So the odd "puck over the glass" or the unintentional high stick cause you happened to miss the stick lift etc, are still putting you in the box, but the deliberate choice penalties where you know you are beat so you clutch and grab longer, etc don't get called as much. It unbalances the game.
 

burstnbloom

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The real problem is that the more judgement type calls disappear dramatically, but any of the more fluky automatic calls all stay.

So you end up often at the vagaries of the randomness.

So the odd "puck over the glass" or the unintentional high stick cause you happened to miss the stick lift etc, are still putting you in the box, but the deliberate choice penalties where you know you are beat so you clutch and grab longer, etc don't get called as much. It unbalances the game.
Well said. The amount of interference is what I find the most infuriating.
 

Lose Remerswaal

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The Bruins absolutely mauled the Canucks in 2011. Go back and check out YouTube. The Bruins were ridiculously physical with the Canucks.

Then in 2019 we got mauled by the Blues. If this year is officiated the same way, it's good news that the Bruins picked up Orlov, Bertuzzi and Hathaway.
I thought that as soon as someone mentioned toughness in whichever w the final trade thread (Bertuzzi?)
 

The Mort Report

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I love OT in regular season due to it's back and forth, but at the same time doesn't carry nearly as much weight since both teams secured at least one point. OT in the playoffs? God it's like the one of the only things in my life that gives me anxiety. I completely understand why they revert to the 5v5 and no shootouts, and that's how it should be. However, my goalie brain is terrified of things like deflections or weird bounces so I can't get completely comfortable watching
 

LogansDad

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The Bruins absolutely mauled the Canucks in 2011. Go back and check out YouTube. The Bruins were ridiculously physical with the Canucks.

Then in 2019 we got mauled by the Blues. If this year is officiated the same way, it's good news that the Bruins picked up Orlov, Bertuzzi and Hathaway.
I think what was really frustrating about 2019, is that the Blues got called for their shit in the first two+ games. Then their dick whistle fuckstick of a coach went crying to the media about it, and the entire series changed. It was ridiculous.
 

tims4wins

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I love OT in regular season due to it's back and forth, but at the same time doesn't carry nearly as much weight since both teams secured at least one point. OT in the playoffs? God it's like the one of the only things in my life that gives me anxiety. I completely understand why they revert to the 5v5 and no shootouts, and that's how it should be. However, my goalie brain is terrified of things like deflections or weird bounces so I can't get completely comfortable watching
That and you can dominate in OT and have one bad break the other way and it’s game over. I’m a totally fair weather Bruins fan but playoff OT hockey is the single most exhilarating sports experience. It’s terrifying and electrifying and just a hell of a ride.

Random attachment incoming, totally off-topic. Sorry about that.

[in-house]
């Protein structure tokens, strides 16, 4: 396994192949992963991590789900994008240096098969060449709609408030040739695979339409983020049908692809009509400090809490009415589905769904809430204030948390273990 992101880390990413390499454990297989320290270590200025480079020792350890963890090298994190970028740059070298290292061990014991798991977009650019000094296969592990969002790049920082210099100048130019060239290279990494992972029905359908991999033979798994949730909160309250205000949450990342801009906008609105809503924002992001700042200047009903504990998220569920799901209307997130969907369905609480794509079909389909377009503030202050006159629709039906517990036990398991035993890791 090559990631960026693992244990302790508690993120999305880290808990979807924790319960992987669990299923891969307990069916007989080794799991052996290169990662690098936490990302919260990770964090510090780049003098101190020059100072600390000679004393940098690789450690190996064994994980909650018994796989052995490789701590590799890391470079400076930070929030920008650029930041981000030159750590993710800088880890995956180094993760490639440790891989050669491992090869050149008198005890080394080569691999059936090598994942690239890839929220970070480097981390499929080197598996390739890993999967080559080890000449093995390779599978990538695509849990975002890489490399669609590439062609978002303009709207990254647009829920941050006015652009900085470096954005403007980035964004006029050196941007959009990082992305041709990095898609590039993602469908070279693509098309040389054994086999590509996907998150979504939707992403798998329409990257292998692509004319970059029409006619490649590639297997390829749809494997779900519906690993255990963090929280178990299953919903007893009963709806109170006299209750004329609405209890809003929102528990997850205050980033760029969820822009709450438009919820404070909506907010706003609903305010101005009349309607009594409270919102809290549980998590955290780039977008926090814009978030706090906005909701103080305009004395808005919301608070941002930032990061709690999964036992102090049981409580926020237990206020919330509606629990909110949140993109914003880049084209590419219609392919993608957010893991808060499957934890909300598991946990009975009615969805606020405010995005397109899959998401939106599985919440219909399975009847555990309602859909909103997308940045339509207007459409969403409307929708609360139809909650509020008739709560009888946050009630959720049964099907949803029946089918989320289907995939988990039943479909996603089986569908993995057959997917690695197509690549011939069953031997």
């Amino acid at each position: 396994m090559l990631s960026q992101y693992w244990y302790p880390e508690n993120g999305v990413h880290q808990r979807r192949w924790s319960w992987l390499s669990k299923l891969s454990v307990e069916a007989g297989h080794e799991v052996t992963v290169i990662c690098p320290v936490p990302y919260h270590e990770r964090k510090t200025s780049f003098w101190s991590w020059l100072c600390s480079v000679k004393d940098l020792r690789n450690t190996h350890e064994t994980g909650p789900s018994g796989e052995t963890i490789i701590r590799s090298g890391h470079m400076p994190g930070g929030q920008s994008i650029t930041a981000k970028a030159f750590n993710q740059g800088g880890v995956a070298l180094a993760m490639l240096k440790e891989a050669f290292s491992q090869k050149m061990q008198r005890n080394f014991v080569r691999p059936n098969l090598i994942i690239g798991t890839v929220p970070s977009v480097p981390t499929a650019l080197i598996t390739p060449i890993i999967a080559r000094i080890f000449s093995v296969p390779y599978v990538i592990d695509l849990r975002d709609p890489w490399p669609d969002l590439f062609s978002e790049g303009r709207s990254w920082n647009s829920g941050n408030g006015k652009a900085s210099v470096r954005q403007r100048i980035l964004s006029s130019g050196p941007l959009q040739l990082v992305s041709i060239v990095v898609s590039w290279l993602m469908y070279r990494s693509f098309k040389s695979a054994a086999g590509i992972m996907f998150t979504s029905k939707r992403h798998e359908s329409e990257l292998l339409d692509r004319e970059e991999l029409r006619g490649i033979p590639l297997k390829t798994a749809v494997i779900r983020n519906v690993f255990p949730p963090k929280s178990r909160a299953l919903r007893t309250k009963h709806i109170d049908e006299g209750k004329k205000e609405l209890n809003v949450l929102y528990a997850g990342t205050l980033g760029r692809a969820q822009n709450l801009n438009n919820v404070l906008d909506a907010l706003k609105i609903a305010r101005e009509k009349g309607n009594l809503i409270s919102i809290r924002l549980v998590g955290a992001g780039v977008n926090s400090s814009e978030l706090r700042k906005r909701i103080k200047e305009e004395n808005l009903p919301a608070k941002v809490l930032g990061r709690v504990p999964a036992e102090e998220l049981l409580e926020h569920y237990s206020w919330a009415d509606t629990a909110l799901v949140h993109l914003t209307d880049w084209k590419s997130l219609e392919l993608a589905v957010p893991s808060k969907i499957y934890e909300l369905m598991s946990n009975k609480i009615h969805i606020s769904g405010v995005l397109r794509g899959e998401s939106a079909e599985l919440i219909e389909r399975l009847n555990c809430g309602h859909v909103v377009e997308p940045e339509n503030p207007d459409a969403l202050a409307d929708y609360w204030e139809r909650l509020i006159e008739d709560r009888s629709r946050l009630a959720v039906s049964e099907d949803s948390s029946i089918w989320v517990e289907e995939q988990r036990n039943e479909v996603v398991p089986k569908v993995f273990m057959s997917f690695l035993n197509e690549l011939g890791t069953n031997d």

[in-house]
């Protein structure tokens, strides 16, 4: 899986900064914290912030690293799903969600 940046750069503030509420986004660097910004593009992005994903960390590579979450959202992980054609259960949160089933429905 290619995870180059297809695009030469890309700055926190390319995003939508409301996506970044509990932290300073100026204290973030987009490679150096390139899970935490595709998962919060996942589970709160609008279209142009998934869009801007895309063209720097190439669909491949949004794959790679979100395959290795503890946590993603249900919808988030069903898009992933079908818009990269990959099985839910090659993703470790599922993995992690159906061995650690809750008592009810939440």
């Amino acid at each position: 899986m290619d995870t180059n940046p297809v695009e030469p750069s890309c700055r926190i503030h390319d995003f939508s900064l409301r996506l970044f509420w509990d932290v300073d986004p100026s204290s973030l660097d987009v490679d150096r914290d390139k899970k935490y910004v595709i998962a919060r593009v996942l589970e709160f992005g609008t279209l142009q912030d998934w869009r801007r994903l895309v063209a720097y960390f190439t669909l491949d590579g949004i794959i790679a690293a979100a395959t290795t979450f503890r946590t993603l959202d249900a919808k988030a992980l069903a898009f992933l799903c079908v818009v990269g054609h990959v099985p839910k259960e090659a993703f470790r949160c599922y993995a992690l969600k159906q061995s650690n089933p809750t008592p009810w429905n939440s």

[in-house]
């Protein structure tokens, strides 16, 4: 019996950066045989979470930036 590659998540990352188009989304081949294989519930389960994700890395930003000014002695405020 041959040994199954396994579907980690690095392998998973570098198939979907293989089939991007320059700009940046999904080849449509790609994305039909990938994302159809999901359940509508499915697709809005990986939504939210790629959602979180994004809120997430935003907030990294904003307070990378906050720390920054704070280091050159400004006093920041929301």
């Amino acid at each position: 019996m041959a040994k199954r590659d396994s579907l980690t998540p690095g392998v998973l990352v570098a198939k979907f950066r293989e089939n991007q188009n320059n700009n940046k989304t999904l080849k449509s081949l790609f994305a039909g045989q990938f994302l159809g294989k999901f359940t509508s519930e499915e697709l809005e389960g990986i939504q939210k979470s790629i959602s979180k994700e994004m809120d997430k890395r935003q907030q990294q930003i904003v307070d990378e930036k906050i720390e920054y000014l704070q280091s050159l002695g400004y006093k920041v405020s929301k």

Ferm Sheller

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I think what was really frustrating about 2019, is that the Blues got called for their shit in the first two+ games. Then their dick whistle fuckstick of a coach went crying to the media about it, and the entire series changed. It was ridiculous.
Berube's a meathead of the highest order to be sure, but what he did was simply damn good coaching. Hate to admit it, but it's true (and it worked).
 

Salem's Lot

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Berube's a meathead of the highest order to be sure, but what he did was simply damn good coaching. Hate to admit it, but it's true (and it worked).
It was good coaching. You have to know who you are playing, and how they’re viewed by the league office. He wouldn’t have gotten away with that shit if he was playing Toronto, Montreal, or one of the teams in the south.
 

Smiling Joe Hesketh

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I don't think I'll ever fully get over at least a little bit of annoyance about the Blues SCF. If there is an implied contract in the playoffs it is that the refs swallow their whistles a bit but the players are more conscious of not risking dumb penalties -- at least that is the way it should be.

That series ended up as the poster child for my sense of things being wrong in terms of the players and confirmation for this point:
Berube convinced the officials and the NHL, after Game 3, to allow the Blues to play a different game than the rules allowed and it cost the Bruins the Cup.

It was a disgrace to the league and I will remain angry about it for-fucking ever. The trip on Acciari in Game 5 led to the winning goal and it wasn't called because Berube asked them not to. In that light, Rask stealing Game 6 on enemy ice with the Cup on the line remains perhaps his finest moment.

The Blues were a good team. The Bruins were much better. But the Blues were allowed to ignore the rules and get no penalties so the Bruins could not benefit from their incredible power play. And it happened because the Blues' racist goon coach just asked for it. A competent league would have laughed in his face and fined him $100K. This league said "OK."

I will never. Ever. Get over it.
 

Bergs

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Berube convinced the officials and the NHL, after Game 3, to allow the Blues to play a different game than the rules allowed and it cost the Bruins the Cup.

It was a disgrace to the league and I will remain angry about it for-fucking ever. The trip on Acciari in Game 5 led to the winning goal and it wasn't called because Berube asked them not to. In that light, Rask stealing Game 6 on enemy ice with the Cup on the line remains perhaps his finest moment.